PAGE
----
James Brindley

Died aged c. 56

James Brindley (1716 – 27 September 1772) was an English engineer. He was born in Tunstead, Derbyshire, and lived much of his life in Leek, Staffordshire, becoming one of the most notable engineers of the 18th century.

Wikidata Wikipedia

Commemorated on 8 plaques

7 Old Turn Junction (1769) This junction was formed when James Brindley's contour canal of 1769 was joined by Thomas Telford's New Main Line in 1827.

Old Turn Junction (near the NIA), Birmingham, United Kingdom where they was (1769)

James Brindley Canal Engineer worked here 1742-1765

Macclesfield Road, Leek, United Kingdom where they worked (1742-1765)

This Plaque, Presented by Worsley Urban District Council, Commemorates the Opening of The Bridgewater Canal from Worsley to Stretford July 17th 1761 and Records that the Canal was Planned and constructed by Francis Egerton, Third Duke of Bridgewater, John Gilbert, and James Brindley. July 16th 1961

Worsley Road, Worsley, United Kingdom where they was

Worsley The Bridgewater Canal, Completed between 1959 and 1800, was planned and constructed by Francis Egerton 1736-1803 [3rd Duke of Bridgewater] John Gilbert 1724-1795 James Brindley 1716-1772 and many unknown workers. It began the Transport Revolution and so was of major importance in the industrialisation of Britain.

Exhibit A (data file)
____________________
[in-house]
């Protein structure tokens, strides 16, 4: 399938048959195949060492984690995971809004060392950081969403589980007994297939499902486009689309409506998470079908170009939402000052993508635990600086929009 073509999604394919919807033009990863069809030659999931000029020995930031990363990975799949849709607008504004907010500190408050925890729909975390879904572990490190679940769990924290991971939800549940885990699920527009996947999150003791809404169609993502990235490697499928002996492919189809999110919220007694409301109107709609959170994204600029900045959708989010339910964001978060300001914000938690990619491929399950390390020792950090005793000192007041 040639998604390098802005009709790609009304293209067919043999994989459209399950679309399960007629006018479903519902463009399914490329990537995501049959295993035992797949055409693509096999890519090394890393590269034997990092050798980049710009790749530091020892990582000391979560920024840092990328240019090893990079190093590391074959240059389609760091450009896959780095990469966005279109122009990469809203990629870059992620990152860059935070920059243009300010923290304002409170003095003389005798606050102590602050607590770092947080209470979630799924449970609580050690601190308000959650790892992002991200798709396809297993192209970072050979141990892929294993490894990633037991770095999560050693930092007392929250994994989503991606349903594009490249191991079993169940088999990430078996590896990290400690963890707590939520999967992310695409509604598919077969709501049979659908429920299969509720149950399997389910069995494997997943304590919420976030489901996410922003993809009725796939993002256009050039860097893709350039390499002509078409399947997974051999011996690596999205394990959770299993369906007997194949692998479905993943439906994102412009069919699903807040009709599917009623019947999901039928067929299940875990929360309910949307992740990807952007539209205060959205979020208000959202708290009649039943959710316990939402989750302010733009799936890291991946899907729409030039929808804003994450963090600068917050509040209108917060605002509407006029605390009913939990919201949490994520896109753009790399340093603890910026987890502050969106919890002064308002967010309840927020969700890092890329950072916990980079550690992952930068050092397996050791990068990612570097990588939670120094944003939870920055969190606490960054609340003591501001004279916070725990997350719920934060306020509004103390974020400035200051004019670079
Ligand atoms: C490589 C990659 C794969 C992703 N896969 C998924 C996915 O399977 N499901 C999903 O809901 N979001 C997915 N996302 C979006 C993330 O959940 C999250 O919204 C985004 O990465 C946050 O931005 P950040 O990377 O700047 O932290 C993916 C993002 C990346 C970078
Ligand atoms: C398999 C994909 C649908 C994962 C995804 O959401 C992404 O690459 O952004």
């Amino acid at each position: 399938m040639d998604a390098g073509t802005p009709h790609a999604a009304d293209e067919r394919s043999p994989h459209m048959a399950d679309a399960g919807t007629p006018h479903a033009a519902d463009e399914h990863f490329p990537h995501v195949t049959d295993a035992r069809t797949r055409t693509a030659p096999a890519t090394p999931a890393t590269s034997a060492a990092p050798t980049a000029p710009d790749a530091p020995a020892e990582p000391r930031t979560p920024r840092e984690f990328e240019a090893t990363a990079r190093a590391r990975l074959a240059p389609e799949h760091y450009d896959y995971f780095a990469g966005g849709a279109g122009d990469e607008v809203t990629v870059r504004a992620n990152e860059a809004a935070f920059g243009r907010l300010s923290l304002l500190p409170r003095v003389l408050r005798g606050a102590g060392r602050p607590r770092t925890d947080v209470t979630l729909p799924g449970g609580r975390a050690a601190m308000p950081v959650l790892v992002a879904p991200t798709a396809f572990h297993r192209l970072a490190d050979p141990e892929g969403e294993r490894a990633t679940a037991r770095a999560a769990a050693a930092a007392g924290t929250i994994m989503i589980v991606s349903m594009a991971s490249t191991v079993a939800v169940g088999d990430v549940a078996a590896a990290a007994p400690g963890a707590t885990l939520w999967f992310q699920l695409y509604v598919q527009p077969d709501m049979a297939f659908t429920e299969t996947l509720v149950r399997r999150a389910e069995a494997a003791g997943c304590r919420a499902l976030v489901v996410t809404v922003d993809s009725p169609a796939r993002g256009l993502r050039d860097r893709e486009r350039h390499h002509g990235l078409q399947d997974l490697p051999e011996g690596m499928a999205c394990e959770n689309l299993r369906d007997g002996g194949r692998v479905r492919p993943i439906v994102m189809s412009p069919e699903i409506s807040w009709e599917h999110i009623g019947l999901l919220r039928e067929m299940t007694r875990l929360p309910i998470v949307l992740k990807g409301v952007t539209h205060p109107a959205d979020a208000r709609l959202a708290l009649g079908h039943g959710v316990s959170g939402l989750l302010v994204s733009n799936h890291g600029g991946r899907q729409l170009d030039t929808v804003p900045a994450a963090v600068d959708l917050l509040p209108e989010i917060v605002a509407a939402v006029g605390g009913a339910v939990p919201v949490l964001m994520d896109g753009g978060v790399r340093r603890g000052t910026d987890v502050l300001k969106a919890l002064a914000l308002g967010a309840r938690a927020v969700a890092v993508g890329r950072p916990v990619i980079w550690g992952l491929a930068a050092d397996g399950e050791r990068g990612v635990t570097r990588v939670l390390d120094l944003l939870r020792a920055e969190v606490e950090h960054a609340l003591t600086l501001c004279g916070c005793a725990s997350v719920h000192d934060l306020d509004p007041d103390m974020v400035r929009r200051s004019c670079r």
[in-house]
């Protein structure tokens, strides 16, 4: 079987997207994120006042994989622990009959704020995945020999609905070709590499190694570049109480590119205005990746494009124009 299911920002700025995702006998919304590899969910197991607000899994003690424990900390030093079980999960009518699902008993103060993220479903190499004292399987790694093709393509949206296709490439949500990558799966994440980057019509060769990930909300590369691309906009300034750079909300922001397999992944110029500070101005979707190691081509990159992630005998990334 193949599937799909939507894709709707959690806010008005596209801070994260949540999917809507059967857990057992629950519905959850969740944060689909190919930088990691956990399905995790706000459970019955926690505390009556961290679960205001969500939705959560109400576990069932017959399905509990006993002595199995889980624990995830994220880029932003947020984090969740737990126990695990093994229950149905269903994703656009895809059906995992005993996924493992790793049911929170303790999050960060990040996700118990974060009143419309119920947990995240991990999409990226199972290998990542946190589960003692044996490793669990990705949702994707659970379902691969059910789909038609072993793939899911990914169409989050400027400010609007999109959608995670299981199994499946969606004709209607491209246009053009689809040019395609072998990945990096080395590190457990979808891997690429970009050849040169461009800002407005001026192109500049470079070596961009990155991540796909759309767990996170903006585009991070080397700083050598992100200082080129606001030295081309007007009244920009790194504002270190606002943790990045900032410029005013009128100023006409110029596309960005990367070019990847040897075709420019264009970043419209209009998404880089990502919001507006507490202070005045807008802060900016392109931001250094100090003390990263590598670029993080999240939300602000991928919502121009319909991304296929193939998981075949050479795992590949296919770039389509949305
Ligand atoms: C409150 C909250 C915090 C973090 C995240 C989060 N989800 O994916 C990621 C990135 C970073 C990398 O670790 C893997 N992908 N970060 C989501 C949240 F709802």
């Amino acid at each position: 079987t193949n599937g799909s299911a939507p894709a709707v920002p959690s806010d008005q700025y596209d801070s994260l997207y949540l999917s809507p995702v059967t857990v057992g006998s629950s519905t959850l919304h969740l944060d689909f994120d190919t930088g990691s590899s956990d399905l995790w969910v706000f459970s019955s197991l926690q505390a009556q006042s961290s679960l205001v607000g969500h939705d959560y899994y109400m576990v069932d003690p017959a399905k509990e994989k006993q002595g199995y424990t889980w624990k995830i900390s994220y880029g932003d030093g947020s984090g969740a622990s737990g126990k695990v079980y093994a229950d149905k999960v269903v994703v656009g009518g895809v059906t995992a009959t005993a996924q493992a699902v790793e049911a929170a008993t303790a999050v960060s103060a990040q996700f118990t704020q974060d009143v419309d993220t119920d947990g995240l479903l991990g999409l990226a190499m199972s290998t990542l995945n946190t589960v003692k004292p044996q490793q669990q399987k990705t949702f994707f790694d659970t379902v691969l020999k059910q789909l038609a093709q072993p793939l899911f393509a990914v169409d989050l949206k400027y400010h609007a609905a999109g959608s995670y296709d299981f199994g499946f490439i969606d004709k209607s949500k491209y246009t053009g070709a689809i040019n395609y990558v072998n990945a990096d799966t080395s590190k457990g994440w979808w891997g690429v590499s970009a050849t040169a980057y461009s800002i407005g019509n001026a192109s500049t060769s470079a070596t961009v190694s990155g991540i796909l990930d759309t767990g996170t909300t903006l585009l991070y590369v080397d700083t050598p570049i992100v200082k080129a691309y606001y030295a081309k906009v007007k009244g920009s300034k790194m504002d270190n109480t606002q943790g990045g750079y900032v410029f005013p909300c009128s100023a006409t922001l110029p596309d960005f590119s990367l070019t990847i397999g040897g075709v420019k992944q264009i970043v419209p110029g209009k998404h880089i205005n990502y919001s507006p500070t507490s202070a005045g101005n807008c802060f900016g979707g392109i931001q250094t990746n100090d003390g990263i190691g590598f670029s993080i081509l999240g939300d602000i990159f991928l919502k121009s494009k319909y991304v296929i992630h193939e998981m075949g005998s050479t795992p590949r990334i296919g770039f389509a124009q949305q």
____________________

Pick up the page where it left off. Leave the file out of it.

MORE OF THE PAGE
Barton Road, Worsley, United Kingdom where they was

Star Inn. The Stone stretch of the Trent and Mersey Canal was completed in 1771 under the supervision of James Brindley.

21 Stafford Street, Stone, United Kingdom where they was

On these premises 1733-1740 James Brindley, the famous civil engineer and canal builder, served as apprentice to Abraham Bennett.

Sutton, Macclesfield, United Kingdom where they served an apprenticeship

Barton Canal Aqueducts Arch from Brindley's masonry aqueduct of 1761, to carry the Bridgewater Canal over the River Irwell. Replaced 1893 by the unique Swing Aqueduct

Barton Lane, Salford, Manchester, Barton, United Kingdom where they was

Pubs in Time #3

The Leopard Hotel, Burslem The Trent and Mersey Canal In this place on 8 March 1765 Josiah Wedgwood and James Brindley met to discuss the construction of the Trent and Mersey Canal. The project began the following year and spearheaded Britain's Golden Age of canals, revolutionising freight transport and helping fuel the Industrial Revolution

Market Place, Burslem, Stoke-on-Trent, United Kingdom where they was